by Capt. Fred
Several years ago, I took a group of folks from Detroit on a dolphin tour, the same tour that I offer today.
We left the Marina and headed south towards the Coast Guard Station, when I spotted a dolphin feeding against the sea wall at Albert Whitted Airport.
Dolphins are smart hunters. They like seawalls where they pin the fish they prey on against the wall and limit their escape route.
So naturally I edged closer to give my passengers a better look. As we approached, I could see that the loan hunter was a female and that she had a calf. If we had been in open water, we would never see a mother and calf outside the pod, but it’s quite common in Tampa Bay where dolphins have few predators.
A mother dolphin has been gifted by natural selection with many high level and effective sense mechanisms to let her know what’s going on around her. By human standards she has super powers.
Everyone knows she has acute sonar. She can make sounds that spread out and bounce back after they have hit an object. She’s got the brain power to echo-locate most objects including fish to a tiny fraction of an inch. In addition she has beautiful vision, although it the water was kind of murky that day. So what. She can see with her ears, which are many times more sensitive than a human’s. She’s constantly chirping and clicking away and evaluating the echos that come back to her. It would be nearly impossible to surprise a mother dolphin.
Besides, she was fishing a seawall and her field of vulnerability was cut in half.
But dolphins do have predators in Tampa Bay.
Probably the most deadly are bull sharks. Bull sharks love shallow, murky water. They can exist in both salt and fresh water. According to WikiPedia, bull sharks probably have more interactions with humans than any other species of shark and they also prey on dolphins, especially calves.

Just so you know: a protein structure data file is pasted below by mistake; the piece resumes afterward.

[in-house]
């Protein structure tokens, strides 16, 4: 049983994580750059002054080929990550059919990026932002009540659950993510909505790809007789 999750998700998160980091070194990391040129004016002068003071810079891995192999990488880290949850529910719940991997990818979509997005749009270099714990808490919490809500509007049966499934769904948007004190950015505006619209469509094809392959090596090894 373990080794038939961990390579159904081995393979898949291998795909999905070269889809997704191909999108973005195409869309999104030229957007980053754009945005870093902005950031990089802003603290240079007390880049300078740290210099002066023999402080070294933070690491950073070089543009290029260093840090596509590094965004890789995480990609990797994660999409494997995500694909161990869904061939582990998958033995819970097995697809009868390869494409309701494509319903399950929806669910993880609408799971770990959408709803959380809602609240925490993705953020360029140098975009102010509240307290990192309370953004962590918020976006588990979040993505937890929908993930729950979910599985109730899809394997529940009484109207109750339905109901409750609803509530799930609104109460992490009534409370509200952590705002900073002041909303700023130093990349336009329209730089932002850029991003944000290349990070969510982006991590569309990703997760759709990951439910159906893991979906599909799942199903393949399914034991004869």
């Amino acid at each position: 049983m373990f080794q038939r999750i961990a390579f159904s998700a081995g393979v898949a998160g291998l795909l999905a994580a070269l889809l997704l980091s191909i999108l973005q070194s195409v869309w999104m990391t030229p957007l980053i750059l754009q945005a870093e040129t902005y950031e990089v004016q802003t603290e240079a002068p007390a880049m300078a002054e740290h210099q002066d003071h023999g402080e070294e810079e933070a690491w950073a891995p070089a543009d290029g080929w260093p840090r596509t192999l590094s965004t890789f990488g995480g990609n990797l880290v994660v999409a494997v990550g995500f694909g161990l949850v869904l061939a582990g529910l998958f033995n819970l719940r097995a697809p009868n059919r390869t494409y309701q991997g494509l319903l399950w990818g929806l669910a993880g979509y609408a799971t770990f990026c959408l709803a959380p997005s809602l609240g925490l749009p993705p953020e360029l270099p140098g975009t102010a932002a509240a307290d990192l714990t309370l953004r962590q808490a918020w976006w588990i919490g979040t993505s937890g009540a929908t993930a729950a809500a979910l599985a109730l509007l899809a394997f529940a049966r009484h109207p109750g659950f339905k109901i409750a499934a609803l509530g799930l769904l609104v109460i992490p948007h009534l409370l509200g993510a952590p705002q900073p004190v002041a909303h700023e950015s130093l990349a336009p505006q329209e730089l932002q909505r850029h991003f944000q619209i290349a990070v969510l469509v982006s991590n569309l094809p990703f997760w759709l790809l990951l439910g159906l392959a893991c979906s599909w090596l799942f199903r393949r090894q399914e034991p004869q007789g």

And that’s just what I spotted. An eight-foot shark approached from the deeper water of the Bay and was angling toward the seawall. I pointed it out to the passengers.
When we looked back to where we saw the mother dolphin hunting, she was gone. And the calf was there all alone, nonchalantly sounding and breaching without a care in the world.
There was nothing to say. Nothing to do. We just watched and waited.
The shark almost lazily continued toward the calf.
Suddenly, its whole body lifted up out of the water like it was performing at Seaworld. When it splashed back down, the water boiled with white froth. We couldn’t see anything but bubbles.
Then is was quiet. The whole event took only a few seconds, but as I look back on it, it seems like it took a lot longer.
A mother dolphin is well equipped to take care of herself and her calf. Nature has given her lots of sharp, interlocking teeth, larger teeth than male dolphins.
In addition she is an agile and very fast swimmer. Although smaller than male dolphins, she’s superior in speed. Speed kills.
And dolphins are deadly using the pod on top of its head for ramming.
And like all mammals, mother dolphins are very protective of their young. I have read that they have even attacked humans when they felt their calf was threatened.
Mother/calf bonds are very long lasting. Gestation period is 12 months. The female will nurse her calf up to three years. A young calf will nurse every 20-30 minutes 24 hours per day. The calves generally stay with their mother up to seven years and never totally leave their mother. The female generally has a calf every seven years or so.
Strong family ties.
And like I said before, they can see in the dark using echolocation.
In this case she probably attacked the shark from underneath and rammed her pod into his soft underbelly, no doubt rupturing organs inside with the trauma of a 20-30 miles-per-hour collision.
We could see bits of flesh on the surface once the bubbles cleared.
We all looked everywhere, trying to spot the dolphins. Then we saw them swimming calmly toward Tampa Bay. The mother and calf were side by side, perhaps closer than usual on this day.